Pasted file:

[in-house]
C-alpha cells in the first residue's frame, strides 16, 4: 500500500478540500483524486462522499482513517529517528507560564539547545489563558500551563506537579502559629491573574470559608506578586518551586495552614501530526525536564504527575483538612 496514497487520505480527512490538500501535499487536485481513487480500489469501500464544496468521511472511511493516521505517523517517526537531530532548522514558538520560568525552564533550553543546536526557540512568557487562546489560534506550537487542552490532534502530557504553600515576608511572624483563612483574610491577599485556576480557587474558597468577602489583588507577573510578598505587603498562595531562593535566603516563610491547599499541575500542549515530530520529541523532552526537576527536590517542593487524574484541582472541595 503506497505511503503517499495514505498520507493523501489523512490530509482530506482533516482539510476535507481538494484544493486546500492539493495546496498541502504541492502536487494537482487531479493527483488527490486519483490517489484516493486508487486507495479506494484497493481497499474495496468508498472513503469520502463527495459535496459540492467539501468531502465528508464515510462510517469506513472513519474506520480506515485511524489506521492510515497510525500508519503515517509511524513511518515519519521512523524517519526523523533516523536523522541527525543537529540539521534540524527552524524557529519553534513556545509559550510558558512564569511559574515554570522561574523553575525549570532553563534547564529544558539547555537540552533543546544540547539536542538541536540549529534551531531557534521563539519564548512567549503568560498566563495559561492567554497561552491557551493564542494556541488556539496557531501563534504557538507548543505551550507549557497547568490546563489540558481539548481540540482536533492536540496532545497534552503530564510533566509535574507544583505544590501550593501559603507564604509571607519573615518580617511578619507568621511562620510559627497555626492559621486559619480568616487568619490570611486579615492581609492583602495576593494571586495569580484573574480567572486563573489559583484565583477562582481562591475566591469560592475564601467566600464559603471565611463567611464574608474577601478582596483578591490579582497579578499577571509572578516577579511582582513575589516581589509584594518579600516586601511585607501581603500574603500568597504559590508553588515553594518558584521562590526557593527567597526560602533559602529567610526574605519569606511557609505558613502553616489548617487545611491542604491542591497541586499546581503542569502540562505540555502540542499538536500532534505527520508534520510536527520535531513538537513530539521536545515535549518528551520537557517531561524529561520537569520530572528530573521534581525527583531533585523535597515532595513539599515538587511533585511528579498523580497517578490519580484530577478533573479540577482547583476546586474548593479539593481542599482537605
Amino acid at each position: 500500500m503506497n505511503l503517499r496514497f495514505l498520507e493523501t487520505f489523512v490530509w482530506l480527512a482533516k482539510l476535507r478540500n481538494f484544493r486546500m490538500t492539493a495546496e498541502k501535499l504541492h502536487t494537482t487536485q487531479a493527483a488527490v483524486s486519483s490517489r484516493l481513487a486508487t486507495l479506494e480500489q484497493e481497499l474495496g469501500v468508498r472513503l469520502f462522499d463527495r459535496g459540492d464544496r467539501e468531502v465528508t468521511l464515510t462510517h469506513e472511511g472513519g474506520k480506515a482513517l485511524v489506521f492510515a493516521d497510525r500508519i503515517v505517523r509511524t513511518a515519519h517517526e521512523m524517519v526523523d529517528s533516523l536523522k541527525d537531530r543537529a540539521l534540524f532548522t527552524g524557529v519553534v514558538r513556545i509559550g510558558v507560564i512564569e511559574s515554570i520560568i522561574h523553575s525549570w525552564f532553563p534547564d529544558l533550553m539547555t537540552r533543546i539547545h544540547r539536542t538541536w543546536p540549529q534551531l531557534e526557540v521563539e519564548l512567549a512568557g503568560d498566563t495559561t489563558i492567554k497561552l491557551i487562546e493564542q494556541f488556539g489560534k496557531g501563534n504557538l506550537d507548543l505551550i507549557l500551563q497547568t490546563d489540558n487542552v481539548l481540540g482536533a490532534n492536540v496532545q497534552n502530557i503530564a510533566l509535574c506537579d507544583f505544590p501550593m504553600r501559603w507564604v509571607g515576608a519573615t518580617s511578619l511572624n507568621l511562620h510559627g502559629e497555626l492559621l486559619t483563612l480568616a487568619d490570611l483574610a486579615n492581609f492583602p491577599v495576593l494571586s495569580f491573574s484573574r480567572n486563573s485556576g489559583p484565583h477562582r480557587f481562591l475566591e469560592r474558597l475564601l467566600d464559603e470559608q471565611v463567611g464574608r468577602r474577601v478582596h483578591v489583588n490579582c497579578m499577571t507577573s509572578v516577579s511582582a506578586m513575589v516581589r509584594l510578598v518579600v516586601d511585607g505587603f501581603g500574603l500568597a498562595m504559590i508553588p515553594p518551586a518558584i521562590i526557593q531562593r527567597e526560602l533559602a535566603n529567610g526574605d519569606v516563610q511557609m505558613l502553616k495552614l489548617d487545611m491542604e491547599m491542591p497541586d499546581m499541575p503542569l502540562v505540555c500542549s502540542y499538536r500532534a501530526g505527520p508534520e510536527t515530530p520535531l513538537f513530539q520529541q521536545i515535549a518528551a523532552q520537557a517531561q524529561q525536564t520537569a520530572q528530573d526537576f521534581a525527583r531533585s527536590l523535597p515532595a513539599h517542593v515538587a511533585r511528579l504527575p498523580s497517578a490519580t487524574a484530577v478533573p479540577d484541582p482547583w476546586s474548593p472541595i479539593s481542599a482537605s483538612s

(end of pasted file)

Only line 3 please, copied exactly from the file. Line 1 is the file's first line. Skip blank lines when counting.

Amino acid at each position: 500500500m503506497n505511503l503517499r496514497f495514505l498520507e493523501t487520505f489523512v490530509w482530506l480527512a482533516k482539510l476535507r478540500n481538494f484544493r486546500m490538500t492539493a495546496e498541502k501535499l504541492h502536487t494537482t487536485q487531479a493527483a488527490v483524486s486519483s490517489r484516493l481513487a486508487t486507495l479506494e480500489q484497493e481497499l474495496g469501500v468508498r472513503l469520502f462522499d463527495r459535496g459540492d464544496r467539501e468531502v465528508t468521511l464515510t462510517h469506513e472511511g472513519g474506520k480506515a482513517l485511524v489506521f492510515a493516521d497510525r500508519i503515517v505517523r509511524t513511518a515519519h517517526e521512523m524517519v526523523d529517528s533516523l536523522k541527525d537531530r543537529a540539521l534540524f532548522t527552524g524557529v519553534v514558538r513556545i509559550g510558558v507560564i512564569e511559574s515554570i520560568i522561574h523553575s525549570w525552564f532553563p534547564d529544558l533550553m539547555t537540552r533543546i539547545h544540547r539536542t538541536w543546536p540549529q534551531l531557534e526557540v521563539e519564548l512567549a512568557g503568560d498566563t495559561t489563558i492567554k497561552l491557551i487562546e493564542q494556541f488556539g489560534k496557531g501563534n504557538l506550537d507548543l505551550i507549557l500551563q497547568t490546563d489540558n487542552v481539548l481540540g482536533a490532534n492536540v496532545q497534552n502530557i503530564a510533566l509535574c506537579d507544583f505544590p501550593m504553600r501559603w507564604v509571607g515576608a519573615t518580617s511578619l511572624n507568621l511562620h510559627g502559629e497555626l492559621l486559619t483563612l480568616a487568619d490570611l483574610a486579615n492581609f492583602p491577599v495576593l494571586s495569580f491573574s484573574r480567572n486563573s485556576g489559583p484565583h477562582r480557587f481562591l475566591e469560592r474558597l475564601l467566600d464559603e470559608q471565611v463567611g464574608r468577602r474577601v478582596h483578591v489583588n490579582c497579578m499577571t507577573s509572578v516577579s511582582a506578586m513575589v516581589r509584594l510578598v518579600v516586601d511585607g505587603f501581603g500574603l500568597a498562595m504559590i508553588p515553594p518551586a518558584i521562590i526557593q531562593r527567597e526560602l533559602a535566603n529567610g526574605d519569606v516563610q511557609m505558613l502553616k495552614l489548617d487545611m491542604e491547599m491542591p497541586d499546581m499541575p503542569l502540562v505540555c500542549s502540542y499538536r500532534a501530526g505527520p508534520e510536527t515530530p520535531l513538537f513530539q520529541q521536545i515535549a518528551a523532552q520537557a517531561q524529561q525536564t520537569a520530572q528530573d526537576f521534581a525527583r531533585s527536590l523535597p515532595a513539599h517542593v515538587a511533585r511528579l504527575p498523580s497517578a490519580t487524574a484530577v478533573p479540577d484541582p482547583w476546586s474548593p472541595i479539593s481542599a482537605s483538612s